No matter what some people may say, no matter how much they may scream and yell at the top of their lungs that it is otherwise, we are all far more the same than we are different. Perhaps nothing brings that fact into such stark relief as looking at children. They may have slightly different toys, they may dress differently or talk differently, and they may look different, but they’re the same the world over. In his latest film, Babies, director Thomas Balmes follows four babies from four different countries from their birth until their first steps and documents just how similar we all are.
Balmes cuts back and forth between the four babies – Hattie from San Francisco, Bayarjargal from Mongolia, Ponijao from Namibia, and Mari from Tokyo – exploring how, despite the different cultures, babies have a tendency to all respond in the same way, learn similar things, and advance in a similar fashion. Some of this, one could (maybe successfully) argue, is potentially a lie created through the magic editing. Just because you see children do things in four different parts of the world one after another doesn’t mean that it happened remotely at the same point in their life – that the magic of editing makes it appear as though it has. It is possibly true that the editing of the film has helped heighten the similarities, but as everything happens before the kids can walk, there really is not a lot of shifting of time that can occur.
That is, in essence, the brilliance of the film – it is so simple and yet so wonderful. More or less, the film is just watching these moments in the lives of various babies. The camera is on them, focused on them. Parents, siblings, animals, everything else, is purely incidental. You sit there for 79 minutes (it’s a short full-length film) and watch the babies interact (or not) with the world around them. It is not (or at least ought not be) an amazing revelation, but the revelation the film delivers is that we are all more the same than different. Some of the lessons Babies gives us – kids will get into trouble, they always do the most interesting thing when you’re not looking, pets are fun, and siblings cause issues – are things we probably already knew, but that are great to watch unfold in their simplicity anyway.
With no narration and minimal amounts of music, 79 minutes feels like the exact right length for the film – it is long enough to feel fulfilling without ever really lagging. In fact, the most disappointing aspect of it all is the bare-bones release that it’s been given on Blu-ray. This is a film that cries out for a director’s commentary, a behind-the-scenes featurette, an extended discussion of what went into both filming and editing the movie, a talk on how the families were chosen, an explanation of it all. The main feature works, but anyone watching it will come up with a lot of questions about it, questions that could have easily been answered with a commentary track or in featurettes, but the release – almost mockingly – avoids that. Instead, we are given an exceedingly brief look at the babies and their families three years later (part of which involves watching them watching the movie) and photos and videos of other babies sent in by sweepstakes winners. There is so much more that could have and should have been said here and the fact that it isn’t including can be considered nothing less than a massive disappointment.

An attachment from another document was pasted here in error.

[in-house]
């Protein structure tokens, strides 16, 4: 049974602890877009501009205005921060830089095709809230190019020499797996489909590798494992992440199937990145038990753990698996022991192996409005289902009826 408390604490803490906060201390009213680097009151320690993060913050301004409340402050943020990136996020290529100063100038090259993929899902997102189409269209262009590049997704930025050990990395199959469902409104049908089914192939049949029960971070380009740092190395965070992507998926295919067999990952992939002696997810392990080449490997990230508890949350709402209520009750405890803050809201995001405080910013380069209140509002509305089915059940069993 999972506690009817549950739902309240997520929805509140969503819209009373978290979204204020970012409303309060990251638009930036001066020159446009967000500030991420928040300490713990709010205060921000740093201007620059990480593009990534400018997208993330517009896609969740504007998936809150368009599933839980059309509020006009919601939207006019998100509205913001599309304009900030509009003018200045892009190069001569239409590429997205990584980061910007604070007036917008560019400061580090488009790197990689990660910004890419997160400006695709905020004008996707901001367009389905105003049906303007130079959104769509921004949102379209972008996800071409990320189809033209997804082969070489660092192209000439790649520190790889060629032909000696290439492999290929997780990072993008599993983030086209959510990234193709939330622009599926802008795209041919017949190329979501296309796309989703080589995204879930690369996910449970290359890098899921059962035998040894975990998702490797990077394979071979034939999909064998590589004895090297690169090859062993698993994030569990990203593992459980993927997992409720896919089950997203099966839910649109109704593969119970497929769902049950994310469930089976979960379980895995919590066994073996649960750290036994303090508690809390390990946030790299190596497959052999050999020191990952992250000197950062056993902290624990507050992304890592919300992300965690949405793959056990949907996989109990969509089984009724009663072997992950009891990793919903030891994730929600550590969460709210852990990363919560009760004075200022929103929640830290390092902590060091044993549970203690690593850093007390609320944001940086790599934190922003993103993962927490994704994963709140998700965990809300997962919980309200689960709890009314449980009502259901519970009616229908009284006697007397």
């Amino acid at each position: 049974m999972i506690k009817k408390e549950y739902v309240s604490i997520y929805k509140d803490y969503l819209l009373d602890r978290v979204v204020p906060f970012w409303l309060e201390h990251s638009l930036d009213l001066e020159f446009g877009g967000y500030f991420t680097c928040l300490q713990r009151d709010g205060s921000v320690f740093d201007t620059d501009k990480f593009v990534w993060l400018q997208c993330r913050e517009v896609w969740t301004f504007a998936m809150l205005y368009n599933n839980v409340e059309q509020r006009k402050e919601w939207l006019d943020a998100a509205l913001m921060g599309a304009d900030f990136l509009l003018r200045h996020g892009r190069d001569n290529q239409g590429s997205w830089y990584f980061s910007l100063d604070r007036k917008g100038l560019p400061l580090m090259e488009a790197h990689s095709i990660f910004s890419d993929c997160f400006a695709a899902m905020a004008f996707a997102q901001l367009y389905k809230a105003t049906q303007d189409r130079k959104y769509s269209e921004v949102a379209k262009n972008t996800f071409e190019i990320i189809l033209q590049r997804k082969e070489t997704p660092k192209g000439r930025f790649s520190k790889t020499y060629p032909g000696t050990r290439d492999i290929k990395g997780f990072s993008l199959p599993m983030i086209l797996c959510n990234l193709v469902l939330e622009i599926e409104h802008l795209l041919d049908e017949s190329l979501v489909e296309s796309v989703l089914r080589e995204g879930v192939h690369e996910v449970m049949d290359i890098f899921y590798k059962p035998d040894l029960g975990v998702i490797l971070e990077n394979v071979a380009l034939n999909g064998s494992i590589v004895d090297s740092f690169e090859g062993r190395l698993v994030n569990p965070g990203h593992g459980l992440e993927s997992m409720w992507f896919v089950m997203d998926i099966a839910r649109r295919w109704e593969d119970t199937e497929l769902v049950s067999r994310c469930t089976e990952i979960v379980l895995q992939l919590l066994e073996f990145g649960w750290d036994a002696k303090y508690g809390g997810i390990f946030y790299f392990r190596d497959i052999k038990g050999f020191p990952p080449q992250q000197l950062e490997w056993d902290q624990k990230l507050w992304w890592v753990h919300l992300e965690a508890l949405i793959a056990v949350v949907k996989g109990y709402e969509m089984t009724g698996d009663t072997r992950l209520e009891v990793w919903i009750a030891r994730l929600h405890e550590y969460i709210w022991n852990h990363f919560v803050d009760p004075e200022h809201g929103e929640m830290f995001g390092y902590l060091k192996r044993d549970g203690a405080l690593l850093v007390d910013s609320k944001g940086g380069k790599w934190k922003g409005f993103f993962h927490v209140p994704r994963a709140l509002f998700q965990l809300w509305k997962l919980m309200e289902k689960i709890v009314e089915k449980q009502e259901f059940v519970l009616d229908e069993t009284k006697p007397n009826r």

The technical aspects of the release are solid though not spectacular. With the minimal amounts of sound other than ambient noise, the DTS-HD Master Audio 5.1 track is in no way taxed. There is some directionality given for the sounds, but nothing major or spectacular. The video is, for the most part, crisp and clean, although there are definitely some scenes with more than their fair share of grain. While the colors are not muted, they are certainly not eye-popping and the definition in most scenes, most notably close-ups of skin, is impressive.
As a Blu-ray release, Babies provides a great lesson, but very few answers. It is wonderful to watch these children grow and experience the world for the first time, but anyone wanting to know how it all came about – and that has to be an almost equally fascinating story – will walk away disappointed.